Newsletter No. 47

1. Chairman’s Statement 

Hope all is well with everyone during these troubled times. With the roll-out of the COVID vaccine, there is room for optimism, by looking forward to a brighter future later this year.
This year marks an important landmark for anniversaries, firstly CAMRA marks 50 years of successful campaigning, then the Scottish Brewing Archive was formed 40 years ago and 30 years ago the SBA was transferred to the University of Glasgow, where it is currently housed. You can read further details of these important milestones in this Newsletter.

Articles for this years Annual Journal are well on their way, so many thanks to all who contributed. It is amazing that there is so many beer related stories and good that we can build on further history of brewing in Scotland, directly or indirectly.

Many thanks to those who joined the Zoom meet at the end of February, with a presentation on the Scottish Brewing Archive. We may hold a further Zoom meet and would invite you for your ideas and suggestions. Also our new website is up and running and would be good to hear your views on it. It is always good to hear from our members. As many businesses are finding it difficult to survive, I would urge you to support our corporate members, by buying their products either at supermarkets or online. John Martin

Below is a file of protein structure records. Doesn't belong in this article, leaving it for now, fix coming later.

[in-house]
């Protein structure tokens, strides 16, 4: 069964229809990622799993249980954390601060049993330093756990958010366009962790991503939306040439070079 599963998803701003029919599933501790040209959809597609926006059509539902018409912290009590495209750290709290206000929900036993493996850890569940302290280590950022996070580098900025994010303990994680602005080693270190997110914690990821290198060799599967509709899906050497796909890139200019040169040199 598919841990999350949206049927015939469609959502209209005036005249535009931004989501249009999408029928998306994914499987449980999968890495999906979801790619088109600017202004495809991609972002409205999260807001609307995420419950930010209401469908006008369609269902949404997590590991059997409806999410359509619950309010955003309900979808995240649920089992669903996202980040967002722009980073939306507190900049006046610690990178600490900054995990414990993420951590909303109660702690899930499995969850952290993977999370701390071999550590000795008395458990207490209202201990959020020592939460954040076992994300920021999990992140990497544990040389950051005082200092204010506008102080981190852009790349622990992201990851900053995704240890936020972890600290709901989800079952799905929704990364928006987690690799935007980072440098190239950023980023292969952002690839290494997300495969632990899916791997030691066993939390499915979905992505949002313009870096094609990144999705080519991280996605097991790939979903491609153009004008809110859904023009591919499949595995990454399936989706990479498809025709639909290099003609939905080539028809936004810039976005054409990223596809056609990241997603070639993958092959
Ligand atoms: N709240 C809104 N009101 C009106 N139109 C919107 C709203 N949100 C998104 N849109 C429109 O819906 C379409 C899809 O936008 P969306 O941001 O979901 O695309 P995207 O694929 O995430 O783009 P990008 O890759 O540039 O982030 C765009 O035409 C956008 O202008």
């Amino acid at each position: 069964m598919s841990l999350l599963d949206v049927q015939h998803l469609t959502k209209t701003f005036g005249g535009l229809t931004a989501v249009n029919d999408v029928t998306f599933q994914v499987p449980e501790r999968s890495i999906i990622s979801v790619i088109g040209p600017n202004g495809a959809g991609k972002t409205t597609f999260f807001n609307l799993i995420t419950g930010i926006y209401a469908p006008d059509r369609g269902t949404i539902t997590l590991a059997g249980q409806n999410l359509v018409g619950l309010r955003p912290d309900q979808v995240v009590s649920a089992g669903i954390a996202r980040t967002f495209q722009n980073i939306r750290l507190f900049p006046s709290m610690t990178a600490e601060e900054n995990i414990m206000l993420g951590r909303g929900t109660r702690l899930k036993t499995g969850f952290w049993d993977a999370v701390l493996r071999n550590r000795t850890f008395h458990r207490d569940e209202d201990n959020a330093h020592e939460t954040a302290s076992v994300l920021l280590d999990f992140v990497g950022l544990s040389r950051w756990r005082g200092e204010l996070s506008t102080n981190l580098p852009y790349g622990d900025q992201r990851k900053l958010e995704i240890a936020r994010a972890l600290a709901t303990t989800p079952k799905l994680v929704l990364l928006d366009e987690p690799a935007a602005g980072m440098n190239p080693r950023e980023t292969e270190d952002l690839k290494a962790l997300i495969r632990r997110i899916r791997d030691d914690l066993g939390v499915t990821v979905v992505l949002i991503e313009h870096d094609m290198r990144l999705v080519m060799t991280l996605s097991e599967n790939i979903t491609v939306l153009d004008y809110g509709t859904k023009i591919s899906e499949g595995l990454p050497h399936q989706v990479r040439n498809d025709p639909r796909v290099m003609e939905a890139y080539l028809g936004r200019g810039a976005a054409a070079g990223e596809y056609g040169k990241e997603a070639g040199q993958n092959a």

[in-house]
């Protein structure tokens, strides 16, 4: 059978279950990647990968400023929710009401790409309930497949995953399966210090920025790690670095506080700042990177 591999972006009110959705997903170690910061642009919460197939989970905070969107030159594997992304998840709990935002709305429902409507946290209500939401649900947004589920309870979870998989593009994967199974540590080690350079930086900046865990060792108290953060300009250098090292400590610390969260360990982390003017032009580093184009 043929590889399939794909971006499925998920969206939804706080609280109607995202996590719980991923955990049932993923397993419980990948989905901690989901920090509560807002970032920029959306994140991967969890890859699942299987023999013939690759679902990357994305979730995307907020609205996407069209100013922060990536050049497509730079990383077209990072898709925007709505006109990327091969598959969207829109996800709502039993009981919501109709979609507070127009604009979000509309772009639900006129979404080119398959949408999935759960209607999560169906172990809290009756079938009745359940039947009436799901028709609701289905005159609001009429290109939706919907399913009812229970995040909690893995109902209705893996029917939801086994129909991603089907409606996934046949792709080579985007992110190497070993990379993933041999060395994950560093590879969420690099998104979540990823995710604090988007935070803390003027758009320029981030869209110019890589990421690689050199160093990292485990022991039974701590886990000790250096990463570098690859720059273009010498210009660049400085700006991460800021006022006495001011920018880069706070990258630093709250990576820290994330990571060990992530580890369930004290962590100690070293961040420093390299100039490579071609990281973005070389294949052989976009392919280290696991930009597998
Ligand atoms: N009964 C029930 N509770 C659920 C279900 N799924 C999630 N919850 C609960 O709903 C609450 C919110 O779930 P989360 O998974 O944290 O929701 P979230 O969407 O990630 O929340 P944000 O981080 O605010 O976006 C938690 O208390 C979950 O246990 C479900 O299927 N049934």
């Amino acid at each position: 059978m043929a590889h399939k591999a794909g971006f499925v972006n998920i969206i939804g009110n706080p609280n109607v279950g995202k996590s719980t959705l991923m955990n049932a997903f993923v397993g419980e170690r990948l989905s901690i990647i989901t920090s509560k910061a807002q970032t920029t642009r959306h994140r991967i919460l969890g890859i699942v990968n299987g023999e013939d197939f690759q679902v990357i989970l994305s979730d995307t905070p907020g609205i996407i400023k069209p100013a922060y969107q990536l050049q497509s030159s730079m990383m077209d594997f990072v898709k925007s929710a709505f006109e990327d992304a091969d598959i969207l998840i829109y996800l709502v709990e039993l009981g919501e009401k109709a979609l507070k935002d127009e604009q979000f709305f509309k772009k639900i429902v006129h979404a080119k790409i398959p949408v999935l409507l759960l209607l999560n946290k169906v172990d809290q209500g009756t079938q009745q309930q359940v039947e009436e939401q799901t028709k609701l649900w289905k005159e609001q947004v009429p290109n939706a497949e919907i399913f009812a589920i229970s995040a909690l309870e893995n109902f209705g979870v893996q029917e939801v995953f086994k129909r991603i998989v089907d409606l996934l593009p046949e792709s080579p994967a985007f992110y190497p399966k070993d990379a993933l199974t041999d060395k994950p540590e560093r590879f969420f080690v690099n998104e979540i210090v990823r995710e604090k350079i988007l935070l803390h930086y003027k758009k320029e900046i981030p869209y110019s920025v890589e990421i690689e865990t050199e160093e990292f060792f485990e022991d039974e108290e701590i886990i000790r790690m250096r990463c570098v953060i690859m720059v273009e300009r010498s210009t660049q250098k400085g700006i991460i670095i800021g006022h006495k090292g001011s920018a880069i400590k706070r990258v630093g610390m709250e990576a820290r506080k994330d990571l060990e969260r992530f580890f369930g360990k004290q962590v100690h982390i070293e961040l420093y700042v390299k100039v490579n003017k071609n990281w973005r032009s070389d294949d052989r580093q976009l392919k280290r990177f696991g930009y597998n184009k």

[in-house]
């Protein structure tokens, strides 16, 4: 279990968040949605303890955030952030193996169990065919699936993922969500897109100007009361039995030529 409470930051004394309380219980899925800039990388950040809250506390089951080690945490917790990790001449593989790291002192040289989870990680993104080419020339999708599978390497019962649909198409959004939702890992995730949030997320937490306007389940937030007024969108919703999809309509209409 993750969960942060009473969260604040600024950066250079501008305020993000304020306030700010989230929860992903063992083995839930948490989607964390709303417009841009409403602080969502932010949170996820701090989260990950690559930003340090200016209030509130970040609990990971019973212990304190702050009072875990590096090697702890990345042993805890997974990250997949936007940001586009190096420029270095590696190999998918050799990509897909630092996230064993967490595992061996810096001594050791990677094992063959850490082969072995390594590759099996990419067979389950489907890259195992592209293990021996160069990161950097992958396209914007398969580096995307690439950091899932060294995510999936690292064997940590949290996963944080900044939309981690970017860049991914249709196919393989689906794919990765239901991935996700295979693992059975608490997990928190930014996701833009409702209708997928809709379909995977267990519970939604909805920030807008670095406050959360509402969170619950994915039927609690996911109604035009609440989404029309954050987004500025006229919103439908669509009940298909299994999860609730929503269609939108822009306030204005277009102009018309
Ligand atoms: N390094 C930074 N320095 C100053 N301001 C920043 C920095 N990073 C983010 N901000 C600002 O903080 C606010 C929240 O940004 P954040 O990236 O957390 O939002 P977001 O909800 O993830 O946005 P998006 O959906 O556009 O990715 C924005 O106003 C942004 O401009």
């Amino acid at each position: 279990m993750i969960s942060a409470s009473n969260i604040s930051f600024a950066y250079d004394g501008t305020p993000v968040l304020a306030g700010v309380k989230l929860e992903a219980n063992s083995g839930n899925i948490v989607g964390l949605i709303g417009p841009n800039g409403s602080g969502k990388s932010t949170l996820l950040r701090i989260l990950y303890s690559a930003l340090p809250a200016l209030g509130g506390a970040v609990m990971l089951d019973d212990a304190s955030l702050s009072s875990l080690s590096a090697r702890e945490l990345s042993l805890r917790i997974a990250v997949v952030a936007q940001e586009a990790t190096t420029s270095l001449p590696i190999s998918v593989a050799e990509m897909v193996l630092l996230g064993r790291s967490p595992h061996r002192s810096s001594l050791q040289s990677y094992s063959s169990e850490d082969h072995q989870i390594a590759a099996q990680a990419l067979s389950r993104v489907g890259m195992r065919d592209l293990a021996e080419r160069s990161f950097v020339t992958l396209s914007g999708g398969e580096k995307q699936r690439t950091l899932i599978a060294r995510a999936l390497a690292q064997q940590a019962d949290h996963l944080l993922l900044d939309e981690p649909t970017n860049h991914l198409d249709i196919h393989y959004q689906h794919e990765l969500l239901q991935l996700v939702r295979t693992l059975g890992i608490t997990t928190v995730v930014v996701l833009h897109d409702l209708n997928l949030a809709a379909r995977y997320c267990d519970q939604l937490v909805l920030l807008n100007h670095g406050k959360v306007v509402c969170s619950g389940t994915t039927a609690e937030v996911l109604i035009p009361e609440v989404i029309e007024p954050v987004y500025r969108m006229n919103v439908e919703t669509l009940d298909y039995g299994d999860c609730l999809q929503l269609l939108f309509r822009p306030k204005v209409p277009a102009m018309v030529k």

2. The Scottish Brewing Archive at 40

This year marks forty years since the Scottish Brewing Archive (SBA) was formed by Heriot-Watt University, therefore it is important to recognise this milestone in some way. It was Sir Geoff Palmer, the founder of the SBA, who told how it came about, and his story is detailed in the 2014 Annual Journal. Heriot-Watt who provides a brewing qualification, and still does, were well aware of the many brewery closures that were taking place in the 60s and 70s and decided to take action, with the aim of preserving many of the historical records held by breweries. Led by Anna Macleod, Alex Anderson and Geoff Palmer an Advisory Board for the SBA was formed, as follows. Chairman: Anna MacLeod. Emeritus Professor of Brewing. Heriot-Watt Director: Alex Anderson. Heriot-Watt University Librarian. Secretary: Dr. G.H.Palmer. Dept of Brewing & Applied Biochemistry. Heriot-Watt Members of the Board
Mr. P.E.G Balfour Professor N.K. Buxton Dr. Ian Donnachie Mr. A. Hunter Mr. A. MacWilliam Professor D.J. Manners Dr. J.C. Slaughter Mr. J.R. Swan Mr. J. Whitton